NNFC: How does the renewables obligation banding review affect bioenergy?25/07/2012
The Government's response to the Renewables Obligation banding review has been met with a mixed reaction from industry, here we break down the announcement and assess what the new bands will mean for bioenergy production in the UK.
The Government is clearly walking a tightrope in trying to control the costs associated with the Renewables Obligation (RO) within the Department of Energy and Climate Change (DECC) agreed levy-funded envelope, while trying to encourage lowest-cost low carbon development.
The announcement should have delivered some much needed certainty and confidence in the sector. However, much of the detail is still subject to consultation, so there is still some way to go.
The response reveals Government concerns at the rate that some renewable generation could come forward, reflecting the risk the levy envelope could be exceeded. The diversity of technologies and feedstocks involved makes interpretation particularly difficult, but some clear messages appear.
Co-firing of biomass
While support for enhanced co-firing is to be reduced below the previously planned 1 ROC per MWh, the Government is proposing to sub-band co-firing to provide support where it is most needed, in plants firing more than 50 per cent biomass.
DECC plans to monitor uptake and trigger cost reviews if uptake is greater than anticipated, which could be a source of uncertainty for industry.
The Government remains concerned at the cost of new-build dedicated biomass plants and the cost effectiveness of supporting such developments (typically of <50MW).
Recognising it as a nascent sector, the Government plans to maintain current levels of support (1.5 ROCs per MW), though with plans to degress support gradually from March 2016 to encourage early deployment.
Again with an eye on the uncertainty over the potential for growth, the Government plans to consult on a cap on the amount of dedicated biomass deployment (excluding CHP plants) that it is prepared to support, suggesting a limit of 800MW-1GW of capacity added after April 2013.
Any cap on development will lead to a lack of confidence as the cap is approached. This proposed limit represents only a fraction (ca 25 per cent in the best case) of the 2020 deployment targets the Government is looking for as part of its renewable energy roadmap for biopower, the rest will have to come from co-firing, conversion and whatever advanced conversion can be stimulated in the timescale.
Gasification and pyrolysis of biomass
The good news is that advanced conversion technologies will attract double ROCs, though with some degression from 2014/15 onwards. It was decided not to discriminate between ‘standard’ and ‘advanced’ technologies and so it remains to be seen whether more ‘advanced’ and energy efficient processes will be favoured or undermined by this approac, if investors seek to favour more tried and tested technologies.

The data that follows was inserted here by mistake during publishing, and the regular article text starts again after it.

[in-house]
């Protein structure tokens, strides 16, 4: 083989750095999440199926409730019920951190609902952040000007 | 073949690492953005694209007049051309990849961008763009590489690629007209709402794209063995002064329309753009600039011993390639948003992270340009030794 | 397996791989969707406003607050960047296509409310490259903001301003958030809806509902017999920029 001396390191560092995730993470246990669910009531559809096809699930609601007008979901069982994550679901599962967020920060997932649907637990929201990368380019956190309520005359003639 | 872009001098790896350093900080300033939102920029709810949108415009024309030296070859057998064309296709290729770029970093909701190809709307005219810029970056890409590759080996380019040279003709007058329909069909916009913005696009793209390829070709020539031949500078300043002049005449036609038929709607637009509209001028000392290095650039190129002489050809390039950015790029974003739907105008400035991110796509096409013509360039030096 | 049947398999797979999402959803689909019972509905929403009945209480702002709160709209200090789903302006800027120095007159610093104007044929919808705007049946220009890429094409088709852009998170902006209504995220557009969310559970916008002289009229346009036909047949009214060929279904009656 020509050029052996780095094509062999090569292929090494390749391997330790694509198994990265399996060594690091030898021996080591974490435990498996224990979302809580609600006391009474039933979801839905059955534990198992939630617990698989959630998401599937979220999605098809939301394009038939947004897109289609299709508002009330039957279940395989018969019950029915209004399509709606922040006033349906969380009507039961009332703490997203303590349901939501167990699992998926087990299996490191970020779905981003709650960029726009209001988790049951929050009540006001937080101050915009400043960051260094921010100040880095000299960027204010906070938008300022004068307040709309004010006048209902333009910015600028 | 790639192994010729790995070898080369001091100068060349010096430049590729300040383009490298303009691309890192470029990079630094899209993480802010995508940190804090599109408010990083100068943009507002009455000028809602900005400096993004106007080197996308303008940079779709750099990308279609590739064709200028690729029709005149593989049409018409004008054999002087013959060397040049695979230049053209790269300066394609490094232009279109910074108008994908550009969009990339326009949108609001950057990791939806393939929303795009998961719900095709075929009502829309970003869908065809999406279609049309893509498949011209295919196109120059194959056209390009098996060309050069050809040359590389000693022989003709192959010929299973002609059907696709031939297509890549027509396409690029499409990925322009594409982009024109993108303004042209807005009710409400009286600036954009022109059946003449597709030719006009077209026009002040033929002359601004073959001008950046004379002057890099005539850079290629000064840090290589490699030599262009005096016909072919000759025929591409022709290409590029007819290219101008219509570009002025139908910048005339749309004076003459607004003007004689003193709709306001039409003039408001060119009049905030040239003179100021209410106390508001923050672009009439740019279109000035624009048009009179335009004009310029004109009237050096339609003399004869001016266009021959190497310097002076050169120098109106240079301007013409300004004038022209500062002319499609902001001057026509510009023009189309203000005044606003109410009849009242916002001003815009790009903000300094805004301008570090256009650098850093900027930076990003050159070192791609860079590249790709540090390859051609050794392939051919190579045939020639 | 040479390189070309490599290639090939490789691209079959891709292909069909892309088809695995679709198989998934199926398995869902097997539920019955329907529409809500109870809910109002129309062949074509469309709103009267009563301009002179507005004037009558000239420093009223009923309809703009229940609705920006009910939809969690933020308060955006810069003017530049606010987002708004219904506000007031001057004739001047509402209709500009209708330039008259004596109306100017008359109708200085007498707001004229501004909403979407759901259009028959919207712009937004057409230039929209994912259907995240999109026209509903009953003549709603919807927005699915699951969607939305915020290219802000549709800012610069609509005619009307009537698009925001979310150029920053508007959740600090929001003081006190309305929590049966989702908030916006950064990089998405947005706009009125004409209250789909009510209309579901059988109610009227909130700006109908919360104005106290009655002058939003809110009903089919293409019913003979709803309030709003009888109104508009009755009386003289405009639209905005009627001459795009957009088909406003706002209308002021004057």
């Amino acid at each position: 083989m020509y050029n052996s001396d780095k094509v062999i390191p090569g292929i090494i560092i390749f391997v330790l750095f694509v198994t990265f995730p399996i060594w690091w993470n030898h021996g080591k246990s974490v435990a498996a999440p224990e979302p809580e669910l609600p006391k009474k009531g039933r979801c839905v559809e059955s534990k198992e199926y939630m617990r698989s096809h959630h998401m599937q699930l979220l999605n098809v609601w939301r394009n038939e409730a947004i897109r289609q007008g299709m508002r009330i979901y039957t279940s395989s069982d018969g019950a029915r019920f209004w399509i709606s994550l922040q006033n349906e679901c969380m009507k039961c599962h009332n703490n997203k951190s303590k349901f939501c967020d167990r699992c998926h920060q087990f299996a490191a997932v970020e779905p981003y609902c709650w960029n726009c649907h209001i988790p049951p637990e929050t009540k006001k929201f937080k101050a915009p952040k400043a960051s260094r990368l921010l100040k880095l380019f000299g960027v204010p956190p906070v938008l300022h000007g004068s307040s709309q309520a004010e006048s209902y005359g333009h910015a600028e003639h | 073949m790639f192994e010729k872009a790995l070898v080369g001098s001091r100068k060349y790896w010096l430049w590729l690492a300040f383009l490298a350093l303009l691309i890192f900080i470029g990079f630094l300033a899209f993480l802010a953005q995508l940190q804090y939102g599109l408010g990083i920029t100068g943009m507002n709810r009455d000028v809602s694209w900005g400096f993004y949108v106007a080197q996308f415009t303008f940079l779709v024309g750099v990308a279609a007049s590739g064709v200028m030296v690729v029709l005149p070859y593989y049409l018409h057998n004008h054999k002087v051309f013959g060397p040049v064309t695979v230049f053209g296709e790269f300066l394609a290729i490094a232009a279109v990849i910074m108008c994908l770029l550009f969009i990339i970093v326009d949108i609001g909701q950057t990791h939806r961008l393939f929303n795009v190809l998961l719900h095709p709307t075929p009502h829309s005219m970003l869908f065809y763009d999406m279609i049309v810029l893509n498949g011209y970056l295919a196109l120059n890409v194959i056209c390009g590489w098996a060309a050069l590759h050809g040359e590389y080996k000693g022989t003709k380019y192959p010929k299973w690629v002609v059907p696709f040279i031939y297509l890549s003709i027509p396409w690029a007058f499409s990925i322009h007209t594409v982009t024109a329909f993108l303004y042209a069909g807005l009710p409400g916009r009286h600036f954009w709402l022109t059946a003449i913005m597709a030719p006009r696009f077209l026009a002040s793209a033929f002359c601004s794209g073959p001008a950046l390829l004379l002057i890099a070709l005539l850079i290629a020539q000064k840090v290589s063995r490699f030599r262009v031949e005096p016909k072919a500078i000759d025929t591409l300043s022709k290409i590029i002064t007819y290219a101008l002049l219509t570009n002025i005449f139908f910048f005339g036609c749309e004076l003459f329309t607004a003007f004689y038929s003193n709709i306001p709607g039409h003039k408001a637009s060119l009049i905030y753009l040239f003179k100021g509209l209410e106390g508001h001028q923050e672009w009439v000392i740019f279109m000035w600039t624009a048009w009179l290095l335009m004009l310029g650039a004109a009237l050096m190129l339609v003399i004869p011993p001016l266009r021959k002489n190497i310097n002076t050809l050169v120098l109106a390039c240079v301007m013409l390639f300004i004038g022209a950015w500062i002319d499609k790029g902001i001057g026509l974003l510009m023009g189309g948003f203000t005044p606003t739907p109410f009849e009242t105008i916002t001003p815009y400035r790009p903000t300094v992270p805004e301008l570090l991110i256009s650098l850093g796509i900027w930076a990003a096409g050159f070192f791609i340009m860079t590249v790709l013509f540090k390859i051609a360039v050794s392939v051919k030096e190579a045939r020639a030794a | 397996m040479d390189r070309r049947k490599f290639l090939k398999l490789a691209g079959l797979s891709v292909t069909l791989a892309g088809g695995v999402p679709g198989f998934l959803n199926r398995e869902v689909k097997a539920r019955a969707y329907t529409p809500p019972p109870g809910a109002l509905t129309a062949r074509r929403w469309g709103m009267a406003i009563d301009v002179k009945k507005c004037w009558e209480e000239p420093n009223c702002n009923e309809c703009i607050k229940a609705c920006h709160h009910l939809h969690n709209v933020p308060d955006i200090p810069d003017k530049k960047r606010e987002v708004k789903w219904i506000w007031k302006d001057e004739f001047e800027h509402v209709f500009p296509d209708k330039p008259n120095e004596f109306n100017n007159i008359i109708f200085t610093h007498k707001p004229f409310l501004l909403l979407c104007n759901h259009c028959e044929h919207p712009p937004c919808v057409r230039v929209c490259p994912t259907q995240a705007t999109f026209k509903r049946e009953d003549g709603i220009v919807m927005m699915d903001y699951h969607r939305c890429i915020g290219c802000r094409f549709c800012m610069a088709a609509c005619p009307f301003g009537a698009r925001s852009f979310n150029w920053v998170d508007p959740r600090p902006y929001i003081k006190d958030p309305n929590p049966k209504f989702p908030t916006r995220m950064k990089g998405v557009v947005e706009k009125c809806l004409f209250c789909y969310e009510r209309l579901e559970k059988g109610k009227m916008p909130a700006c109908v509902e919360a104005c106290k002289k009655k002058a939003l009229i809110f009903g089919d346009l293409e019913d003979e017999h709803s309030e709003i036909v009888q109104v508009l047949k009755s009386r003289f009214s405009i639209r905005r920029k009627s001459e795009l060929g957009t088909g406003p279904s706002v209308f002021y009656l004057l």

With anaerobic digestion (AD), the biggest issue is the hint of a proposal to exclude plants <5MW from the RO from April 2013. A further consultation on this is expected in Summer 2012.
It has always been expected that larger (>1 - 2MW) plants would eventually be driven away from the Feed-in Tariffs (FiTs), so as not to consume the FiTs budget too quickly and to focus the FiTs on smaller-scale generation.
This is a really surprising development and is likely to stall larger AD projects until this is resolved. There is a lack of certainty around rewards from the FiT after the revisions for solar PV and the structure of the degression mechanism is also likely to be an issue affecting investor confidence in this sector.
This is likely to favour development of only large-scale AD plants that can exploit both the FiTs and RHI support, the latter through gas-grid injection of biomethane, which seriously limits the number of suitable development sites.
Government plans to consult on the RO biomass sustainability criteria in the autumn with a view to grandfathering the agreed criteria to 2020 to improve confidence in supply chain development, which is a positive move.
The Government has also expanded its list of eligible energy crops but intends to limit the award of the uplift (worth 0.5 ROC) to just dedicated biomass plants, though this will now be grandfathered.
Enhanced co-firing and conversion plants will not be eligible for the uplift. However, eligibility for standard co-firing will be retained for a short period for plants with existing long-term contracts, subject to further consultation.
All in all, in terms of support for biomass power, this looks like a boost for advanced conversion of biomass, a cautious scale back of support for the rapidly developing co-firing and conversion sectors, and in the case of AD a potentially serious hiccup in development. But there is still time to ensure views on the proposals are heard.